The ground invasion, code-named “Olive Branch,” came after hours of Turkish air strikes on Afrin, including strikes on an airfield used by US forces to deliver equipment and arms to the SDF.
It signifies a historic breakdown of the NATO alliance, of which the United States and Turkey are both members. Given that the Turkish invasion apparently has support in Berlin, it reflects deep and mounting conflicts between the major NATO powers.
The US government doesn't really have a leg to stand on when it comes to criticizing the actions.
How long will you be in Iraq & Afghanistan? Erdogan rebuffs US call to limit Afrin operation https://on.rt.com/8xhr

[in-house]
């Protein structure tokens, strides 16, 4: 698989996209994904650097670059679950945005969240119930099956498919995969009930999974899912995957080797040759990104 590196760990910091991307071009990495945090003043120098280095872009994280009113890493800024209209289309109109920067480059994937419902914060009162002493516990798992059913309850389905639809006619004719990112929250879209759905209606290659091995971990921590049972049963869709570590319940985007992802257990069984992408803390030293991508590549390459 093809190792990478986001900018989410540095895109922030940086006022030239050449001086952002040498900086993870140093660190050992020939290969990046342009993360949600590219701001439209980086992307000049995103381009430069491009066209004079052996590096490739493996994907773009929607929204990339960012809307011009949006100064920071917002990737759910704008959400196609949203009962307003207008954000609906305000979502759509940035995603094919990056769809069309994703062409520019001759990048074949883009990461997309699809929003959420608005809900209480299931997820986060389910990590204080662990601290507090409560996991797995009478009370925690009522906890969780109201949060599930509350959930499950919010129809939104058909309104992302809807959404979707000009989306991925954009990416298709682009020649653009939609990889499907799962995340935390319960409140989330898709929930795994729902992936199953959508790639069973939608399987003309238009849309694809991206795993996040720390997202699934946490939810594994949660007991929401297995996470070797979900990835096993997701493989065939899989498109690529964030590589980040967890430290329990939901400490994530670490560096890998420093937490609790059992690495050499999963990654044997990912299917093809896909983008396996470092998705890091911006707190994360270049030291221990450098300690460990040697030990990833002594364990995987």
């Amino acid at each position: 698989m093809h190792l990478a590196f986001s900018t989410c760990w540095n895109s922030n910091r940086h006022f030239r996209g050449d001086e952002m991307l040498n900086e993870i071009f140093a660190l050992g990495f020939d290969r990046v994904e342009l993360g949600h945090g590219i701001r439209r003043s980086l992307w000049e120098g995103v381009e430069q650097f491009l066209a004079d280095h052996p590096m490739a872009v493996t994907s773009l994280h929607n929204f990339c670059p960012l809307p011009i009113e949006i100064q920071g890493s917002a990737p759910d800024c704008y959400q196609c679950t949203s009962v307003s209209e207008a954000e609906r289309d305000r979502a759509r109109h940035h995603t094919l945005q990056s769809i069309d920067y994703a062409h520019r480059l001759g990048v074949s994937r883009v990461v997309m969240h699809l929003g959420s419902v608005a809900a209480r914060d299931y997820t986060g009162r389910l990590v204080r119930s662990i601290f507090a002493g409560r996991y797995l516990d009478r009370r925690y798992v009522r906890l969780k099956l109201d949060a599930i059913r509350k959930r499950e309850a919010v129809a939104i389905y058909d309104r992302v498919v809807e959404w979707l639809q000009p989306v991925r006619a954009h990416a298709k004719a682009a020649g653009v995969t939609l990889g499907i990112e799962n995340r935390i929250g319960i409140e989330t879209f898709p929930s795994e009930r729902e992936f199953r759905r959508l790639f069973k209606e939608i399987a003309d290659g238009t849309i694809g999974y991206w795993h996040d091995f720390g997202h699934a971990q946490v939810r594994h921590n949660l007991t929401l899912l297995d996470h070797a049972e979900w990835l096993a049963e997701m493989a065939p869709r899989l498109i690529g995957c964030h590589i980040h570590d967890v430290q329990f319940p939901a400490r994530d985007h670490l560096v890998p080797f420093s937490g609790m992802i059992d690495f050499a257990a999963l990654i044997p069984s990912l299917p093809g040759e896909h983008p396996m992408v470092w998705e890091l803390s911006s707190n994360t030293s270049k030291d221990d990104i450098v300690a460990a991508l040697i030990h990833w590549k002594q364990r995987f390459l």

The US asked Ankara on Sunday to “ensure that its military operations remain limited in scope and duration.”
“The Afrin operation will end when it reaches its goal like the Euphrates Shield did,” Erdogan said while addressing an awards ceremony in Ankara on Monday.“The US says it ‘should not last for too long.’ And I’m asking the US, how long have you been in Afghanistan, when will it end? You came in Iraq before we came to power. Has the time duration ended in Iraq? You are still there,” Erdogan said.
The following community sites -- plus NPR Music, PACIFICA EVENING NEWS, THE GUARDIAN, LATINO USA and BLACK AGENDA REPORT -- updated: